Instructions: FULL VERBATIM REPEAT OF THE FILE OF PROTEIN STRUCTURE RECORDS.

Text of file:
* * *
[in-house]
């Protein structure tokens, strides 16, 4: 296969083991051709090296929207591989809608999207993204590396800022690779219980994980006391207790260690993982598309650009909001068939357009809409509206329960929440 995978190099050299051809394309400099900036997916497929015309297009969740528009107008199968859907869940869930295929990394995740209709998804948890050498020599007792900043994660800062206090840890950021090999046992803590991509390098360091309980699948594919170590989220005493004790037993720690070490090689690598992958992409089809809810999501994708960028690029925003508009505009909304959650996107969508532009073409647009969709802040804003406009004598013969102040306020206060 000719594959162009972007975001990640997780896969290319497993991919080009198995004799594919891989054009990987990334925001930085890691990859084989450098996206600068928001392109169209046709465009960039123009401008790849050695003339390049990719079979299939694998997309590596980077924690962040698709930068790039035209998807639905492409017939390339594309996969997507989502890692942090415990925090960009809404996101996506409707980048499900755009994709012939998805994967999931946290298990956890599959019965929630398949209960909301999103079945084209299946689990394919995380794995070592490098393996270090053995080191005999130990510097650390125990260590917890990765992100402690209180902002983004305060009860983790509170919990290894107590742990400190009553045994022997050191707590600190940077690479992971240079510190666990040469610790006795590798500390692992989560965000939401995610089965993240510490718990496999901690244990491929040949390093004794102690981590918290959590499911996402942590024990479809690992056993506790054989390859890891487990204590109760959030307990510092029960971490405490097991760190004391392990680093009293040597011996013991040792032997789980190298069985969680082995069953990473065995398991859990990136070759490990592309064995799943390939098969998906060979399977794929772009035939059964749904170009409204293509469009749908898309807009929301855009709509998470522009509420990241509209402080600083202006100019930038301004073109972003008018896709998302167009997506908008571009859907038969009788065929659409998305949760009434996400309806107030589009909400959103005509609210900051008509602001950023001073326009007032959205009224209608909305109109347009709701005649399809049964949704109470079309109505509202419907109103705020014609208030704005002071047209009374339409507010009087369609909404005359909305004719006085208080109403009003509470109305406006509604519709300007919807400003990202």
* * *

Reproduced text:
[in-house]
């Protein structure tokens, strides 16, 4: 296969083991051709090296929207591989809608999207993204590396800022690779219980994980006391207790260690993982598309650009909001068939357009809409509206329960929440 995978190099050299051809394309400099900036997916497929015309297009969740528009107008199968859907869940869930295929990394995740209709998804948890050498020599007792900043994660800062206090840890950021090999046992803590991509390098360091309980699948594919170590989220005493004790037993720690070490090689690598992958992409089809809810999501994708960028690029925003508009505009909304959650996107969508532009073409647009969709802040804003406009004598013969102040306020206060 000719594959162009972007975001990640997780896969290319497993991919080009198995004799594919891989054009990987990334925001930085890691990859084989450098996206600068928001392109169209046709465009960039123009401008790849050695003339390049990719079979299939694998997309590596980077924690962040698709930068790039035209998807639905492409017939390339594309996969997507989502890692942090415990925090960009809404996101996506409707980048499900755009994709012939998805994967999931946290298990956890599959019965929630398949209960909301999103079945084209299946689990394919995380794995070592490098393996270090053995080191005999130990510097650390125990260590917890990765992100402690209180902002983004305060009860983790509170919990290894107590742990400190009553045994022997050191707590600190940077690479992971240079510190666990040469610790006795590798500390692992989560965000939401995610089965993240510490718990496999901690244990491929040949390093004794102690981590918290959590499911996402942590024990479809690992056993506790054989390859890891487990204590109760959030307990510092029960971490405490097991760190004391392990680093009293040597011996013991040792032997789980190298069985969680082995069953990473065995398991859990990136070759490990592309064995799943390939098969998906060979399977794929772009035939059964749904170009409204293509469009749908898309807009929301855009709509998470522009509420990241509209402080600083202006100019930038301004073109972003008018896709998302167009997506908008571009859907038969009788065929659409998305949760009434996400309806107030589009909400959103005509609210900051008509602001950023001073326009007032959205009224209608909305109109347009709701005649399809049964949704109470079309109505509202419907109103705020014609208030704005002071047209009374339409507010009087369609909404005359909305004719006085208080109403009003509470109305406006509604519709300007919807400003990202």